|U.S.S. Allen M. Sumner DD-692|
U.S. Navy Memorial, Washington, D.C.
On Saturday, September 29th 2001, members of the ships crew held a dedication at the U.S. Navy Memorial for the USS Allen M. Sumner Plaque. The Plaque is dedicated to the over 5,000 men who served as a part of the ship's crew from 1943 to 1973. In a very moving service, Admiral McKinney reminded us of service in the U.S. Navy and the unique view of "Tin Can" sailors. The Admiral is a veteran of the USS Wedderburn (DD-684). Shipmate Dan Coli represented the Ship's Company and presented a poem in honor of all who have sailed and the memory of the first crew, it is displayed below. The photos were taken by Captain Laighton's son-in-law Elliotte Want and Bill Babuka's son Ron represented the Plankowner's and World War II crew. The Officer's were represented by Ed Mott.
|Admiral McKinney addresses us||Dan Coli remembers our Legacy|
by Dan Coli
Standing to the wind salt air in my face
I look at the sea as a timeless place
Where the depths of the ages cradle the souls
Of sixteen young men who will never grow old.
They had come to the sea from which life began
On a tiny little ship they called a "tincan"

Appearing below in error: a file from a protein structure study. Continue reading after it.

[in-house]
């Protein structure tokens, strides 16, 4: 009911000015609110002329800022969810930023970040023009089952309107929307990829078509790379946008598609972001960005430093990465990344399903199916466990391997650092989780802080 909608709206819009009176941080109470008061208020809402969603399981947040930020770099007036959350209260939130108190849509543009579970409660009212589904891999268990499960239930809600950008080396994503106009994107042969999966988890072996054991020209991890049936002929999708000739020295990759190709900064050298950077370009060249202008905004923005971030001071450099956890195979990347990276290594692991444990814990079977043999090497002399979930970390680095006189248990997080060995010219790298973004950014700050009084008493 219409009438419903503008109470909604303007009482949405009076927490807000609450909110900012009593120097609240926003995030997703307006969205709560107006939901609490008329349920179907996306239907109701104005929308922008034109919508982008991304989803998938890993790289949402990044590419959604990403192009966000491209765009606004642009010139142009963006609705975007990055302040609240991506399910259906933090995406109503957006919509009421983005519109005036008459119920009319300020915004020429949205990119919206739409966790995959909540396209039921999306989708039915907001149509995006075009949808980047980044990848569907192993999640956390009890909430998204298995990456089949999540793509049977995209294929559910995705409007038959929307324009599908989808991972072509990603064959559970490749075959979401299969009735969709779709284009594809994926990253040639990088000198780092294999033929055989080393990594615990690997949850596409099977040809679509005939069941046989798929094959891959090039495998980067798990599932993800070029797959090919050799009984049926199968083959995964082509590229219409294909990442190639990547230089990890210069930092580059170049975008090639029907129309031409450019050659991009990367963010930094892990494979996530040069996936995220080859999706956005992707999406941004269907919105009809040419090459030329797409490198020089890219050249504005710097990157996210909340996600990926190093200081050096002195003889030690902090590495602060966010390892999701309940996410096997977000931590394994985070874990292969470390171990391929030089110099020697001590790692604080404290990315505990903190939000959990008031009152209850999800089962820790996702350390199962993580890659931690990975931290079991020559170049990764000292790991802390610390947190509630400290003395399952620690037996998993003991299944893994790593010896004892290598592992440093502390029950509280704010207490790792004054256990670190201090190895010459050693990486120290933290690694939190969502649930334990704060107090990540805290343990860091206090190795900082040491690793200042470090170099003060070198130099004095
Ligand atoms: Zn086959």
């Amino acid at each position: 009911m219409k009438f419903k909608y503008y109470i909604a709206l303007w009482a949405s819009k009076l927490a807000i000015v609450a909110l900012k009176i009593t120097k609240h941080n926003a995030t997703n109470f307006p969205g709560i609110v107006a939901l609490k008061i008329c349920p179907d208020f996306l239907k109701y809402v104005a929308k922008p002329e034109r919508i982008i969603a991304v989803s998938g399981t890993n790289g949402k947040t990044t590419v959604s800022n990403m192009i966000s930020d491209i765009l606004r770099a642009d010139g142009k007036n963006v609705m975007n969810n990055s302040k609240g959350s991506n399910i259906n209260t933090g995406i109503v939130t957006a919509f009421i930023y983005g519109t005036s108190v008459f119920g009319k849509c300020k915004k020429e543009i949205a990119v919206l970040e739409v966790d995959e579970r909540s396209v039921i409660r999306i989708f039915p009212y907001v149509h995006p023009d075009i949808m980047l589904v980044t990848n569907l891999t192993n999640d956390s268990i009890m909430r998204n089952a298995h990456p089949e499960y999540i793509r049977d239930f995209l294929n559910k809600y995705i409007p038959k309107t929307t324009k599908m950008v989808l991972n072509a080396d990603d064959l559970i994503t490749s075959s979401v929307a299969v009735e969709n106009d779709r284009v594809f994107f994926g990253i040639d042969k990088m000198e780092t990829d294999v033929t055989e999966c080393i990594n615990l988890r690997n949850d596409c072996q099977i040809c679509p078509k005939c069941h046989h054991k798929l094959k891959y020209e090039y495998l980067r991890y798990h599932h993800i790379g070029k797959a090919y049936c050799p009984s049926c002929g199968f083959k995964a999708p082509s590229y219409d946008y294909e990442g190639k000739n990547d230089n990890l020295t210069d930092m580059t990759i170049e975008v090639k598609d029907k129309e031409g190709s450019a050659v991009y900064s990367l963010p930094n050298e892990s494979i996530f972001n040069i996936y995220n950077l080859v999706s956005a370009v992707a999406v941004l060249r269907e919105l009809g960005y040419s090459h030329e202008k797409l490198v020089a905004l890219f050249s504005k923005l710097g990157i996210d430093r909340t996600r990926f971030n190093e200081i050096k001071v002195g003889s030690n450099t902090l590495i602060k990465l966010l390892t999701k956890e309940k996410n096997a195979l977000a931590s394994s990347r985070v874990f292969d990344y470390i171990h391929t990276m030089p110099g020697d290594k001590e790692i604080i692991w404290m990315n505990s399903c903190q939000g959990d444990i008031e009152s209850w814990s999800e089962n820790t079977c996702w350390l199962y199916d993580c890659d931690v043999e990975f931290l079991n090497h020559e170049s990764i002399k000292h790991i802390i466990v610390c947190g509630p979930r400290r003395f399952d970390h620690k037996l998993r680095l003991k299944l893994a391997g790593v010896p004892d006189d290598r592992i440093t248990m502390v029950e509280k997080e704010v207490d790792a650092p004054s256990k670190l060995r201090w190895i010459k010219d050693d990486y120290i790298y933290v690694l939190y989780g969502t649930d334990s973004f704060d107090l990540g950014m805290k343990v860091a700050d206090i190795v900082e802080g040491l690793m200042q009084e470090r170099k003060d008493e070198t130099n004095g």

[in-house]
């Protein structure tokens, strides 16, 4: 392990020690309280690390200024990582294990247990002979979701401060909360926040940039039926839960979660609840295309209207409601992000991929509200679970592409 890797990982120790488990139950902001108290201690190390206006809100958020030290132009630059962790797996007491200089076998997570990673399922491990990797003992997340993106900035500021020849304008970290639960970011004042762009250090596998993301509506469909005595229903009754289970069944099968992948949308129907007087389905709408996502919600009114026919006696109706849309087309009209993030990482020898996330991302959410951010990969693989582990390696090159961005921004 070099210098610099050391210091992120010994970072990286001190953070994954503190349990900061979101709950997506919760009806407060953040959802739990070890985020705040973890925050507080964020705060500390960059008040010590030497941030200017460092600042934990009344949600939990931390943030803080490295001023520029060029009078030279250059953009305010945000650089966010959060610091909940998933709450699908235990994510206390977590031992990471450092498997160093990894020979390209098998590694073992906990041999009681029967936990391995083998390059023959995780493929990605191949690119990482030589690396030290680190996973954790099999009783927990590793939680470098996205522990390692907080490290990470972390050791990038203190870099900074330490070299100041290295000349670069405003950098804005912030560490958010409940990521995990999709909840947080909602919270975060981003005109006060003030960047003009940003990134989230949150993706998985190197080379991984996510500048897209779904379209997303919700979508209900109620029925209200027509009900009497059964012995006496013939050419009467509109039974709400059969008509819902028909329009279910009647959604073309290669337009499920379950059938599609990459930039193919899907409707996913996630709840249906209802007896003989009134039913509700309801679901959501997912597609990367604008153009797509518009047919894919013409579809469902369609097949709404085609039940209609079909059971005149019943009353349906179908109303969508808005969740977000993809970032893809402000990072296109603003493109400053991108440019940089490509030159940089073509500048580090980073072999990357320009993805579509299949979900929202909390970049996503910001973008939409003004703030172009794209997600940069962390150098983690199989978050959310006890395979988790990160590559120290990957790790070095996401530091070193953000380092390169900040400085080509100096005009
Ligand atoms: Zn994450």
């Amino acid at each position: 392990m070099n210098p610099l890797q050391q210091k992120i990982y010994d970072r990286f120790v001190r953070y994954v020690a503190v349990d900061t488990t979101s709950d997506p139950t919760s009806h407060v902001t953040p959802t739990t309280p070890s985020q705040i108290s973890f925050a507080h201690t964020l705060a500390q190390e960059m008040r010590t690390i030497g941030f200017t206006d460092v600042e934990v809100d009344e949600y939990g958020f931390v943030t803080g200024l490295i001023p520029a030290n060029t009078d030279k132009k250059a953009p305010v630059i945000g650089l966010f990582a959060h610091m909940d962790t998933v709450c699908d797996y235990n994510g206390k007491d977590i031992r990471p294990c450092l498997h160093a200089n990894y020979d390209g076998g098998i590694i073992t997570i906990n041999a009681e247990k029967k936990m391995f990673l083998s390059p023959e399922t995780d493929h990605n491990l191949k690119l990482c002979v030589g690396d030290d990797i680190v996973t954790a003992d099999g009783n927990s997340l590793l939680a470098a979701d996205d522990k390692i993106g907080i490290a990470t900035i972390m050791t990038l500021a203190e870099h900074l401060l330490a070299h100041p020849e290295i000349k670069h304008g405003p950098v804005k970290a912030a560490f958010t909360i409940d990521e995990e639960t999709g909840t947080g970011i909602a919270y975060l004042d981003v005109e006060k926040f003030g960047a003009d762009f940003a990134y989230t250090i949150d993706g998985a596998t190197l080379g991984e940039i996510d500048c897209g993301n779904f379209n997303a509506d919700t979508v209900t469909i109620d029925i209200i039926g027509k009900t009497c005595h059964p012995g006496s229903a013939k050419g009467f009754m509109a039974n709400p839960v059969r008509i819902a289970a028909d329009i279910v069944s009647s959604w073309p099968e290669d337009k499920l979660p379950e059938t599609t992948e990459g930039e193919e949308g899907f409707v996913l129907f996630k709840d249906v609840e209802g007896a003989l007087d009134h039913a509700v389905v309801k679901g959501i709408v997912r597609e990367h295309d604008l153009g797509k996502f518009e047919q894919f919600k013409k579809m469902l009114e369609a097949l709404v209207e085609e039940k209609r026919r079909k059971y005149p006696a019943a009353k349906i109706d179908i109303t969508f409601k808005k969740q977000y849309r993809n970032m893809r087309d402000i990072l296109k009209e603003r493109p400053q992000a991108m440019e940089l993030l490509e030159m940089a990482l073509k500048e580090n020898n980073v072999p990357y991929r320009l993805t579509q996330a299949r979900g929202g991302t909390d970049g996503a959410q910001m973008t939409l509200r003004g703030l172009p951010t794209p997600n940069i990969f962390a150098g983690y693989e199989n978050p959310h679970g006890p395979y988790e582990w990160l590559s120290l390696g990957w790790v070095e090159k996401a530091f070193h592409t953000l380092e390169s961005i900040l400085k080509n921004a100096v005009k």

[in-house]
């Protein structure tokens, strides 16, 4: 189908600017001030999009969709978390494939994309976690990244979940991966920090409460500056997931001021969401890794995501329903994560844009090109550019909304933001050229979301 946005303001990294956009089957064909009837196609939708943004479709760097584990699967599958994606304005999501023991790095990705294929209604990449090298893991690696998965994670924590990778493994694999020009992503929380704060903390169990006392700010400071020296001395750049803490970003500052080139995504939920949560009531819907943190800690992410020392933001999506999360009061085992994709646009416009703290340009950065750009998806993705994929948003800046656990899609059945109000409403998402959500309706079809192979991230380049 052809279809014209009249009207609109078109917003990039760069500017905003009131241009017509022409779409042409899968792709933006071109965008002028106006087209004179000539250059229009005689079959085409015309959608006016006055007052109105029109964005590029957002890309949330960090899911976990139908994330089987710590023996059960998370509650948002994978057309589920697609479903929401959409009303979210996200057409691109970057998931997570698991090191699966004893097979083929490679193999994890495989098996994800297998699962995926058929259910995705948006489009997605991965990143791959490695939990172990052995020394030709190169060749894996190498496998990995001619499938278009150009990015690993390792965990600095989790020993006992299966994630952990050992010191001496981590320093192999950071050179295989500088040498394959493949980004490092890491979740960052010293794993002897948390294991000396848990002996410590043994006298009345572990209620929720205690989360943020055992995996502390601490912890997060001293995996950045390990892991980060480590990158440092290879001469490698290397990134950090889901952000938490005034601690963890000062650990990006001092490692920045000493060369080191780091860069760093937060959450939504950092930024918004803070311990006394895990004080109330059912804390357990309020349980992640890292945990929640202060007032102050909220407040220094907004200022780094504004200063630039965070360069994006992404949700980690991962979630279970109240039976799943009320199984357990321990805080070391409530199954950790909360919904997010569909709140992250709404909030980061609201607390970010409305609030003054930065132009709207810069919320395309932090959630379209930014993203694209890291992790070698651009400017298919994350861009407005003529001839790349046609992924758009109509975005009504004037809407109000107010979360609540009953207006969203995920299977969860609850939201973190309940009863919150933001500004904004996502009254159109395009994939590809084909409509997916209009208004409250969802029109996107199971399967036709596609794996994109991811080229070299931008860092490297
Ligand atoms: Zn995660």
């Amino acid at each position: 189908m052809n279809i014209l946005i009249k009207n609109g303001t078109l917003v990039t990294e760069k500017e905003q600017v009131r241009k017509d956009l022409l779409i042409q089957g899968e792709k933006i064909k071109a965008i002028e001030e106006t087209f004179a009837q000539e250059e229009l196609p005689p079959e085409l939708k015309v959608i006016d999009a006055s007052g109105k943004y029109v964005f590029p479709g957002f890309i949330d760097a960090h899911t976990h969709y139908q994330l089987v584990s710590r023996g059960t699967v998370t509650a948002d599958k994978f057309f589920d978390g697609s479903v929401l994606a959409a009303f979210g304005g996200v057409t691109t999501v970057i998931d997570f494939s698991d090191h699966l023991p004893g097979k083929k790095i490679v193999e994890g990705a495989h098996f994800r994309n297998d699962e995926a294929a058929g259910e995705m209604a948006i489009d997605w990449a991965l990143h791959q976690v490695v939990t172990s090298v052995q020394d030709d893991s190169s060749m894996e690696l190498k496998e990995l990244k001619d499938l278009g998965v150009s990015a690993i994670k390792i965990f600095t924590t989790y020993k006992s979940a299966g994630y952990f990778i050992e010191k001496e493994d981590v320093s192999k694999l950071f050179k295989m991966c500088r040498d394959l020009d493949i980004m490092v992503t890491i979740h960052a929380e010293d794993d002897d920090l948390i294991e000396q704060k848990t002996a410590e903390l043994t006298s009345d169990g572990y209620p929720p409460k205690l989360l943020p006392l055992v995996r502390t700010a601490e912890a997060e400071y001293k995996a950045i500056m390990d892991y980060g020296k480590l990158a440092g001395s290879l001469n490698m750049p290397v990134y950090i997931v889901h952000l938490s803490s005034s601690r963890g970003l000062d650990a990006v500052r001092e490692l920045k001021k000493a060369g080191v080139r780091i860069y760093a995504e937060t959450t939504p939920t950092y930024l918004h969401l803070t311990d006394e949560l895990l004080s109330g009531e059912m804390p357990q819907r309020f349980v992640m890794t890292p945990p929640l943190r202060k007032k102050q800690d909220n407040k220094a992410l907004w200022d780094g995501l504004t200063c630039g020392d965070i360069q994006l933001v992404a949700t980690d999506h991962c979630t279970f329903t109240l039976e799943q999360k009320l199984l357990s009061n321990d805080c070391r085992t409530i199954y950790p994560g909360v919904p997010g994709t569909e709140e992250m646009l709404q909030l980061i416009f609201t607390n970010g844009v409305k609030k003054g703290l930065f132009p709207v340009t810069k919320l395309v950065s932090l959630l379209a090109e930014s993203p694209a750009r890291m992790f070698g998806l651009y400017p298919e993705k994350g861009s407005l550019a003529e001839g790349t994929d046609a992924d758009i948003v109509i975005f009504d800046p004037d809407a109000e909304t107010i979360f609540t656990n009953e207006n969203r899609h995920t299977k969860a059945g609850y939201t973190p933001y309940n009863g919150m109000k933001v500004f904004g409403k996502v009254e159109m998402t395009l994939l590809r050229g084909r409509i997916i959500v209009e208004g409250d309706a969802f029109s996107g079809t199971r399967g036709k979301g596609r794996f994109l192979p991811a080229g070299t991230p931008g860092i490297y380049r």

By the light of the day and dark of night
They faced up to their fears preparing for the fight.
In the midst of battle you can't think of home
Through the guns and the bombs you dare not feel alone
You fight for your lives, you fight for right now
No time for distractions, no time to ask how.
Far away from where they were born
Not looking for glory, their emotions torn
Swept into battle they saw in the sky
The Japanese pilot, he was ready to die.
From high above he'd seen the ship
Sailing straight on as if daring to be hit
Guns filling the sky with a wall of flame
Desperation and fear, did it make them the same?
With death his objective he started his run
Making his dive coming out of the sun
Crashing the ship behind the after stack
An explosion of fire left the metal twisted and black.
Confusion?, maybe panic, but through the fear
They had all done their duty and that duty had been clear
A huge flaming hole is where one could say
Seventeen young men died on the Sumner that day.
Violently lurching from the force of the hit
Others desperately fighting to save their ship
The torture of minutes became an agony of hours
Courage strained to the limit would prove the ultimate power.
The blood on the decks of the Sumner that day
And the Men of her first crew who showed us the way
Left something special never to die
It's here with us now, to forget, no not I.
Now the Sumner is gone too though she carries on still
Underway in our memories as she always will
That's why forever they'll be sailing with her as proud and as bold
Those sixteen young men who will never grow old.
THIS POEM IS COPYRIGHT MMI -MMX - USS ALLEN M.
SUMNER REUNION ASSOCIATION
FOR NON COMMERCIAL PRIVATE USE ONLY. NO PART OF THIS WORK
MAY BE REPRODUCED, COPIED OR TRANSLATED IN ANY FORM
WITH OUT THE CONSENT OF DAN COLI OR THE USS ALLEN M. SUMNER
REUNION ASSOCIATION. ALL OTHER RIGHTS RESERVED.